Tue Nov 20, 2012 3:20 pm
SeaWorld Parks & Entertainment, the Orlando-based owner of 10 U.S. theme parks, has acquired Knott's Soak City -- San Diego, a standalone Southern California waterpark, from Cedar Fair Entertainment Company.
The park, located just south of San Diego in Chula Vista, Calif., will undergo extensive renovation over the fall and winter and re-open next spring as SeaWorld Parks & Entertainment's third Aquatica-branded park. Both SeaWorld Orlando and SeaWorld San Antonio now operate Aquatica parks.
SeaWorld will make significant changes over the off-season transforming the park into an Aquatica: "These parks reflect the highest standard of quality in attractions, entertainment and theming, but the presence of animals makes the experience something truly special. Aquatica San Diego, like its sister parks, will feature guest experiences with a variety of exotic animals," said Jim Atchison, President and Chief Executive Officer of SeaWorld Parks & Entertainment. "Having animals in our Aquatica parks adds an educational component to a waterpark visit that is both unexpected and enriching."
The first Aquatica opened adjacent to SeaWorld Orlando in 2008. It is now among the nation's most visited waterparks, with annual attendance of roughly 1.5 million guests. In addition to birds and tropical fish, Aquatica Orlando features Dolphin Plunge, the park's centerpiece water slide, which includes an enclosed acrylic slide that allows riders to see animals underwater.
Last year SeaWorld San Antonio unveiled its own Aquatica, with some of the region's best ride attractions, along with displays of kookaburra, spoonbills and southern stingrays.
"When the gates of Aquatica San Diego open for the first time next June, guests will see what visitors to Orlando and San Antonio already know: No theme park company can deliver a waterpark experience quite like SeaWorld," said John Reilly, President of the company's San Diego attractions. "Aquatica will be a great complement to SeaWorld and help us continue to bring value to our guests and enhance this destination."
Aquatica San Diego will be located at 2042 Otay Valley Rd. in Chula Vista, Calif. Terms of the deal, which have been under negotiation for several months, were not disclosed.
SeaWorld Parks & Entertainment said Tuesday it has acquired a water park in San Diego that it will convert into the company's third "Aquatica."
The Orlando-based company would not say how much it paid for Knott's Soak City, which was owned by amusement-park operator Cedar Fair L.P., nor how much it will spend renovating the water park. SeaWorld said it has been negotiating the deal for "several months."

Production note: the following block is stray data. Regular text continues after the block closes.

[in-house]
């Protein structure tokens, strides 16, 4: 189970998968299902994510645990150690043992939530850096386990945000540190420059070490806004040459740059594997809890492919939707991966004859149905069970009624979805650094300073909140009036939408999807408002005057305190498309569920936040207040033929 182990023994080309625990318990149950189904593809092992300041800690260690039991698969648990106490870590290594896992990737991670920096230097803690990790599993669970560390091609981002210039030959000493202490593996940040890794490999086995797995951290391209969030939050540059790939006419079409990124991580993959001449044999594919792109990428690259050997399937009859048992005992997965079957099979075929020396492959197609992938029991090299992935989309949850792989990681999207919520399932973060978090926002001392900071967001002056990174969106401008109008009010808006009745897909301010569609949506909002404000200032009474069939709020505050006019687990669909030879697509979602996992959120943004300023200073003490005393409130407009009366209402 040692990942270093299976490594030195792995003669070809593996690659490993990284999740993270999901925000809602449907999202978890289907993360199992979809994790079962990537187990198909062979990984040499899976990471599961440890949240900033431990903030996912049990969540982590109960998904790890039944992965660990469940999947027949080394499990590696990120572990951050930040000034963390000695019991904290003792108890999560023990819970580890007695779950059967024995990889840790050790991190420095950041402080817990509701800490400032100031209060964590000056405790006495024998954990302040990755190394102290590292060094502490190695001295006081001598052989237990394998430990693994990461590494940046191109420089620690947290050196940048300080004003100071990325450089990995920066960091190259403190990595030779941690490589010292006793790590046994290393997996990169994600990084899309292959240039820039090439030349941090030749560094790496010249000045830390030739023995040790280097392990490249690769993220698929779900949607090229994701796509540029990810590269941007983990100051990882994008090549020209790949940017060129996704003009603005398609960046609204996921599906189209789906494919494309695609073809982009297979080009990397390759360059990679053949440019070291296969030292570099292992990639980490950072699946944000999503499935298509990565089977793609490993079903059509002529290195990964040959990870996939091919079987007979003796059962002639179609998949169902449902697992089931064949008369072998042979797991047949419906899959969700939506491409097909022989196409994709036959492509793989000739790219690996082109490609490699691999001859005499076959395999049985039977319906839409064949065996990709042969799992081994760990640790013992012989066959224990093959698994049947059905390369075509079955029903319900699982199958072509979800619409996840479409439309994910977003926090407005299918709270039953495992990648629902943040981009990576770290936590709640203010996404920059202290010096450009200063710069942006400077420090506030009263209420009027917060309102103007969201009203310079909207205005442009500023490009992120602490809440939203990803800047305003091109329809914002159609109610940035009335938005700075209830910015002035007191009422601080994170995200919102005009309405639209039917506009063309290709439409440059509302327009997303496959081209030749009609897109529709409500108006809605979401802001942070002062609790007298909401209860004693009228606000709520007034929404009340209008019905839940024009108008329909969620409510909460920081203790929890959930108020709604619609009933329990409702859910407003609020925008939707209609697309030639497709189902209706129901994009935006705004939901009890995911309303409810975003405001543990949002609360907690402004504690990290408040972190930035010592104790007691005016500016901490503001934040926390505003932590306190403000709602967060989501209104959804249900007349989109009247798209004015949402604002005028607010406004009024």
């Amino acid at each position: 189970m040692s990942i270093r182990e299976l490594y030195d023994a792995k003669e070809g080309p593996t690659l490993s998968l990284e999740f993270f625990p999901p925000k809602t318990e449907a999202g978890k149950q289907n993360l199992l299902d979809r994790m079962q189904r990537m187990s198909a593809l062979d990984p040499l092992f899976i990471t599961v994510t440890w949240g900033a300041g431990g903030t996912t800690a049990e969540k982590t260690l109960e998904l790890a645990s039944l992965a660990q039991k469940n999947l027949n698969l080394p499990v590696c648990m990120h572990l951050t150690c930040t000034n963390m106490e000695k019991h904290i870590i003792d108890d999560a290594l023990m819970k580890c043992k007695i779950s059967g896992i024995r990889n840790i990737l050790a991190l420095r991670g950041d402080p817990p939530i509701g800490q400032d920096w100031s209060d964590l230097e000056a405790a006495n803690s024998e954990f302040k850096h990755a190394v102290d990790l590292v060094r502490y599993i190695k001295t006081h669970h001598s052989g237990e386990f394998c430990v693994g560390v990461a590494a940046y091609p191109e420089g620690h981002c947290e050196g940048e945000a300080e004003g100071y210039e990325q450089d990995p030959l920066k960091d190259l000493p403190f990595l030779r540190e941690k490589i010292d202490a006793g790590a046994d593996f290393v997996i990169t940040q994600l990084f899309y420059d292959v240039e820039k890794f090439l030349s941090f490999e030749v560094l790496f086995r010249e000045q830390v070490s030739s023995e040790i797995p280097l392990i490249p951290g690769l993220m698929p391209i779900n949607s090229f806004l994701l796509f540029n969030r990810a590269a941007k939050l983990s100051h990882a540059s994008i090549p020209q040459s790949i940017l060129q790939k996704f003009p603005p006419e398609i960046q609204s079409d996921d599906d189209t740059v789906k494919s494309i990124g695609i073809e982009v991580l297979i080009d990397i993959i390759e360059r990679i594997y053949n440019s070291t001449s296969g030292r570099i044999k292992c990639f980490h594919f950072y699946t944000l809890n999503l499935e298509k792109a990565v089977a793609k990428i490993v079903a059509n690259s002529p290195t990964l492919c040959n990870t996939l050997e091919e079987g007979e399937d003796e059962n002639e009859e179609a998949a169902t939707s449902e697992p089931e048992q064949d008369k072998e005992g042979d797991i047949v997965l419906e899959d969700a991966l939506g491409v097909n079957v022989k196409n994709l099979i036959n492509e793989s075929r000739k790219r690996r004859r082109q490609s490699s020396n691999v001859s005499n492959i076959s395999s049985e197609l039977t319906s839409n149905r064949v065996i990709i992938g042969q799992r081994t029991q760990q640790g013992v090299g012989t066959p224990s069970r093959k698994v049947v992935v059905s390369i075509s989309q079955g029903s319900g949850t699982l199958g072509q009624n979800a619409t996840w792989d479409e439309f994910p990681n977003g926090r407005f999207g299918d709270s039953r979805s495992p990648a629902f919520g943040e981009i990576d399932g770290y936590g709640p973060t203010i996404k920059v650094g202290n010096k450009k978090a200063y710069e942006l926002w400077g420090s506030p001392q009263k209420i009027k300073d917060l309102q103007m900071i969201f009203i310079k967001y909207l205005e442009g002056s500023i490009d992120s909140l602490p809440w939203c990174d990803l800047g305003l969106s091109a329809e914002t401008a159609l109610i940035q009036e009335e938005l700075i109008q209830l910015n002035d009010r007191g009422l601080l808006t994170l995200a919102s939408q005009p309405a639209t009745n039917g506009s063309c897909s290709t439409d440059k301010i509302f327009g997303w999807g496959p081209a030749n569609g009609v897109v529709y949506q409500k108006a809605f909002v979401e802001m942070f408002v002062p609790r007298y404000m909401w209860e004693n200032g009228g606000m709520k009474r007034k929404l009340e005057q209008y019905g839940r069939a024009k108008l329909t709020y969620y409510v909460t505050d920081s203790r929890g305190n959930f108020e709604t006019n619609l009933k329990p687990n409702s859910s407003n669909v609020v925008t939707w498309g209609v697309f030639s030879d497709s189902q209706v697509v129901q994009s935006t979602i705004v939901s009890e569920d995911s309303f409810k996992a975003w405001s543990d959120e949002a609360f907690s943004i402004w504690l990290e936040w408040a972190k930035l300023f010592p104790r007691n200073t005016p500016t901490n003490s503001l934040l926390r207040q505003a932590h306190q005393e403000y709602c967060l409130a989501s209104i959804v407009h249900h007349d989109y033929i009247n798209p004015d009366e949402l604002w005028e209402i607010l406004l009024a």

SeaWorld said it will make "significant changes" while the water park is closed for the winter to overhaul it to fit its Aquatica brand. The SeaWorld water parks are best-known for combining water-based attractions with marine-life encounters, such as a water slide through a pool filled with Commerson's dolphins or a raft ride through a stingray-filled lagoon.
"These parks reflect the highest standard of quality in attractions, entertainment and theming, but the presence of animals makes the experience something truly special. Aquatica San Diego, like its sister parks, will feature guest experiences with a variety of exotic animals," SeaWorld Parks President and Chief Executive Officer Jim Atchison said in a prepared statement.
The company's first Aquatica opened in 2008, a standalone water park adjacent to SeaWorld Orlando and Discovery Cove. The second one opened last year inside SeaWorld San Antonio.
The third Aquatica will be located about 23 miles from SeaWorld San Diego and will become the company's 11th standalone park in the U.S. Company parks drew a combined 23.6 million visitors last year.
Since being acquired by private-equity giant The Blackstone Group in late 2009, SeaWorld executives have made it a strategic goal to expand the company's footprint, both geographically and across new platforms. The company has launched film and television studios, created a consumer-products licensing unit and evaluated plans for everything from hotels to overseas theme parks.
In an interview last year with the Sentinel, Atchison singled out Aquatica as a concept that the company hoped to expand. The executive also singled out Discovery Cove, the limited-admission boutique park in Orlando, and Sesame Place, a children's park in Pennsylvania, as other likely targets for expansion.
"Do I think that in the U.S. marketplace there's a place for 10 more SeaWorlds? Probably not," Atchison said at the time. "But there's probably other locations that could support other concepts that we have and, I think, do very well."
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